Internships 101: Can I, should I, will I?

With internship season looming, Bronte Gossling gives you some food for thought as you fill out your applications.  

Winter has officially rolled into spring and semester two has morphed from casual Welcome Back Drinks into a fully-fledged assessment hellhole; one that is hard to imagine crawling out of. Alas, the sun will rise tomorrow and spring will turn into summer and the fact that you need work experience won’t change. What better time to gain some industry familiarity than in our five-month break?

First thing’s first, you need to figure out why you want an internship, and if it’s even the right thing for you.

An internship vs. a part-time job – the great debate, but not really.

I must confess, I will champion the internship cause until the day I die. It’s a mutually beneficial agreement – employers get free work, and you learn invaluable skills that will set you on the right path to achieve your desired career goals.

Yet, while internships are a fantastic way to get hands on experience and to learn skills that you can’t when sitting in a lecture theatre, the sad reality of the communications industry is that a lot of them are unpaid. A casual internship may turn into a paid job, but who has the luxury to work for free when the average smashed avo costs $10?

The fact remains – an internship will get you a career. You learn on the job, you network, and when your internship finishes, you have a shiny new line on your resume. Not only that, but it’s a fantastic opportunity to figure out if you actually want to work in the field that you’ve chosen; and if not, when your internship finishes, you’re free to try something completely new.

Although a part-time job ticks the networking and resume-building boxes and then $ome, in order to actually get one, you need experience. Employers are less likely to put an undergraduate student with no experience on their payroll than a post-grad who has the skills needed for the job; they don’t have the time to teach you what you already should know.

How do you gain these skills? With an internship. We’ve come full circle.

Credit: 9Gag

Credit: 9Gag

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Less money, mo’ problems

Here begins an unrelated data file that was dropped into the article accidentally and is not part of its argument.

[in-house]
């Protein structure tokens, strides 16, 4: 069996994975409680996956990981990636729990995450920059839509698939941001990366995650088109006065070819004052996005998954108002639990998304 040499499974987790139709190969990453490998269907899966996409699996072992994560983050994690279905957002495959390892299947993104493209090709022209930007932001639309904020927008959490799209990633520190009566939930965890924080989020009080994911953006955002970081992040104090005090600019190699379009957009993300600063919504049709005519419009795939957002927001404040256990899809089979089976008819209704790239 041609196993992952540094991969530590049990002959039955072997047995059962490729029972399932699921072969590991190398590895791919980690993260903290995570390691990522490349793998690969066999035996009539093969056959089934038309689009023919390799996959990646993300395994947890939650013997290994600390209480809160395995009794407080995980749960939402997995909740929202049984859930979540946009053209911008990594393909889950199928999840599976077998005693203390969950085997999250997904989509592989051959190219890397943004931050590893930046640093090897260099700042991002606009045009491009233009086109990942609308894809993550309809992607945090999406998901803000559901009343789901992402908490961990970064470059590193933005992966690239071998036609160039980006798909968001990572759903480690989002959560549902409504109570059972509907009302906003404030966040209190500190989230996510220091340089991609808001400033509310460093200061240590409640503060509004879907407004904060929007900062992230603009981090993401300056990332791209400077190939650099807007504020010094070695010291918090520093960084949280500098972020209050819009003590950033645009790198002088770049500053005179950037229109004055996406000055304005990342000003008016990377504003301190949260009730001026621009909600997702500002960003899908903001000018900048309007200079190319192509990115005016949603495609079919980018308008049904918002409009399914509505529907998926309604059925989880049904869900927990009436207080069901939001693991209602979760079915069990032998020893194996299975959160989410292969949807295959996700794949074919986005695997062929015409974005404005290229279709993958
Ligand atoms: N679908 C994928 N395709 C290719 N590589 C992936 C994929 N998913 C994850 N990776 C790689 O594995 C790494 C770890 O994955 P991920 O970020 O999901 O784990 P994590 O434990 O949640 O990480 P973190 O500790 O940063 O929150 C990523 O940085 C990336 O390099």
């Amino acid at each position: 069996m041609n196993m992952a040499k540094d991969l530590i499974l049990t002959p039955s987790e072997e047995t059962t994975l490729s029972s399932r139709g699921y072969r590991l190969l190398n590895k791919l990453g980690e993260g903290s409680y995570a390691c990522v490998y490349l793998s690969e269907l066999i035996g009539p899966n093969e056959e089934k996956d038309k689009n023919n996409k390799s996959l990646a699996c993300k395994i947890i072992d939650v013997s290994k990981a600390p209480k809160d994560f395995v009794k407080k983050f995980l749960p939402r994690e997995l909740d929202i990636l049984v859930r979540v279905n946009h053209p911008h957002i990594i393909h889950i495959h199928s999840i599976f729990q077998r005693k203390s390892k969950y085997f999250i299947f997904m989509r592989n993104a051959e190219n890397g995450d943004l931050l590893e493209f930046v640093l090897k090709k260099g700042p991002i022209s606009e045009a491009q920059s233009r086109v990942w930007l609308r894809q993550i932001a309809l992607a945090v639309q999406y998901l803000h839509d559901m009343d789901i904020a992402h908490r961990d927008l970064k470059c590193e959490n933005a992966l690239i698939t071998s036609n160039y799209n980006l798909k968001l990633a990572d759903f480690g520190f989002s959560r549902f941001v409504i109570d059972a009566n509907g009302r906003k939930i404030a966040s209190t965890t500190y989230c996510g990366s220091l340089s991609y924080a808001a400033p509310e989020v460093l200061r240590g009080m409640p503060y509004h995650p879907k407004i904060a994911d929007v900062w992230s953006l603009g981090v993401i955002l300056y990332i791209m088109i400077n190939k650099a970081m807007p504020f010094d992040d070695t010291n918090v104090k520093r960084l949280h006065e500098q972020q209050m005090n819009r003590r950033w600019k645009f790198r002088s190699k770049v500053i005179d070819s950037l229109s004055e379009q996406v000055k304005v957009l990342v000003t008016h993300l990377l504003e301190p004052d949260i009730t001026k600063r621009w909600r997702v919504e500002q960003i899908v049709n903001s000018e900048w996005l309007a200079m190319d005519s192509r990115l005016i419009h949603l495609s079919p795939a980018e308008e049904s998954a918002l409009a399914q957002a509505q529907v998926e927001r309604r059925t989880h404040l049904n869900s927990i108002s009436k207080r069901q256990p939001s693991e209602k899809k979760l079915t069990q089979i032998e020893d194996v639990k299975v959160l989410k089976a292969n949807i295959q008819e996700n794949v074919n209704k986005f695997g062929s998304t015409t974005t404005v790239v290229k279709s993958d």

So how do we get around the money-conundrum? Aside from positive thoughts and lots of wine, you can’t really.             

There are paid internships out there, and the key to getting an interview is applying early. With the end of semester and summer break approaching, the coming few months are an absolute field-day for employers, and a bloodbath for wannabe-employees. Start scouring sites like pedestrian.tv, indeed or even our own UTSoC Careers page on the daily for all the latest and greatest internship opportunities, and then once you know which internships to apply for, go for it.   

The next step is standing out amongst the vast and ever-expanding sea of applicants. Check out Resume Now and My Perfect Resume for some bangin’ CV templates, and then get started on your cover letter. It’s a good idea to have a few general cover letters in your back pocket that you can pull out at the drop of a hat. Yet, keep in mind that a lot of companies ask specific questions, and for my fellow journalism students, a lot of media companies ask you for story pitches. So, you have to be prepared to get creative, and show that you want the job. Don’t be afraid get a little cheeky – if there’s a mistake in the job advertisement, point it out. Make some (tasteful) jokes, throw in some puns. Make them want to hire you.

If all else fails, remember this: any cover letter is better than no cover letter, and both are better than not applying at all.

When it comes to unpaid internships, be on the lookout for ones that are sustainable. The best ones are one or two days a week, for up to three months. You’re there for long enough to get into the swing of things, but you also have enough time for uni work, and paid work.

And if there’s a job available at the company when your internship finishes? Apply. You’ve got the experience.

Still unconvinced? Click here to learn about UTS Careers, and how they can help you.


Author: Bronte Gossling